Democracy icon Aung San Suu Kyi on Friday praised the British military, insisting that she wanted to learn “how a good, professional army operates” in order to take lessons back to Burma.
On a visit to the UK military academy Sandhurst, the Nobel laureate said Burma needed to have a “good, professional army that is respected and honoured by the people”.
“The country should not be the servant of the army,” she told an audience of academy members. “The army must be the foundation of the country. That is exactly what you’re trying to teach people at Sandhurst. You serve to lead.”
She met with cadets over a cup of tea and praised Sandhurst for teaching “the right kind of leadership that will make an army body that is meant to defend rather than to destroy”.
Suu Kyi, whose father Aung San is the founder of the modern Burmese army and hero of the campaign for independence from Britain, is currently on a diplomatic tour of Europe where she has met with political leaders, including Prime Minister David Cameron.
Britain has already offered to deliver training to the Burmese military, which they say will focus on human rights and democratic accountability, but has sparked concerns among campaigners who worry that it could fuel abuses in ethnic minority regions.
The opposition leader spent much of two decades under house arrest at the hands of the former military regime, before finally being released in November 2010. She has since taken a seat in parliament and has expressed hopes of running for president in the next general elections in 2015.
But she has insisted that the current constitution, which bars her from the presidency and is considered deeply undemocratic, must first be reformed.
“It’s not just to do with me as a possible president, the constitution as it stands is meant to create a very, very limited form of democracy,” she said. “The whole world thinks that Burma is on the path to democratisation, with this constitution we’d only get so far and no further.”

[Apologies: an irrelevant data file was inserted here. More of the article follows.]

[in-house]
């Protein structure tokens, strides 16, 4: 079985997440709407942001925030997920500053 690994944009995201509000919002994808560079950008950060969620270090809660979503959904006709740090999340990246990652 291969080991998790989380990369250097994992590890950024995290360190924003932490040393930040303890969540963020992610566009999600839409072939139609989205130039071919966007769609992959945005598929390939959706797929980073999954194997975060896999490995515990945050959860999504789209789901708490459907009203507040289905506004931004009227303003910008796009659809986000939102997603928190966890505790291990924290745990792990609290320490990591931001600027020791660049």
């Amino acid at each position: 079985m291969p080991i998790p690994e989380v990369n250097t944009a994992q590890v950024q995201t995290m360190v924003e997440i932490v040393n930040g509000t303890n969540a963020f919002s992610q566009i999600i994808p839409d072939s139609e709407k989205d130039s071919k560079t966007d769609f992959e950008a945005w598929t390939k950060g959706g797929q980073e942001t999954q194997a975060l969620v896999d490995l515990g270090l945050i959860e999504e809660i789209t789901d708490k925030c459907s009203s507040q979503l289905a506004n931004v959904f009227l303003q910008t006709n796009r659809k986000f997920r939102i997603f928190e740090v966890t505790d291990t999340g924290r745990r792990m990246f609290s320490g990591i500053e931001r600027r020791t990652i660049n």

Suu Kyi, who has transitioned from icon to politician in little over a year, has also come under increased media scrutiny. Last week, she faced a barrage of criticisms for an interview with the BBC in which she appeared to trivialise a wave of anti-Muslim violence to grip the country.
According to government figures, almost 250 people have been killed and 140,000 people displaced in several bouts of clashes, which kicked off in western Arakan state last year and has since spread to other parts of Burma.
A UN envoy warned last week that the violence, which has disproportionately targeted Burma’s Muslim minority, threatens to derail the country’s reform process.
“I condemn all violence and hatred but I don’t believe in condemning people. It’s the axe we don’t like,” Suu Kyi told Reuters in an interview. “The people we can reform, people can be made to see things in a different light. If we want to get them together, condemnation is not the way.”
“The way is to make them feel secure enough to be able to look at each other’s problems objectively and to recognise that everybody has his own fears and hatreds, and we’ve got to try to get rid of those.”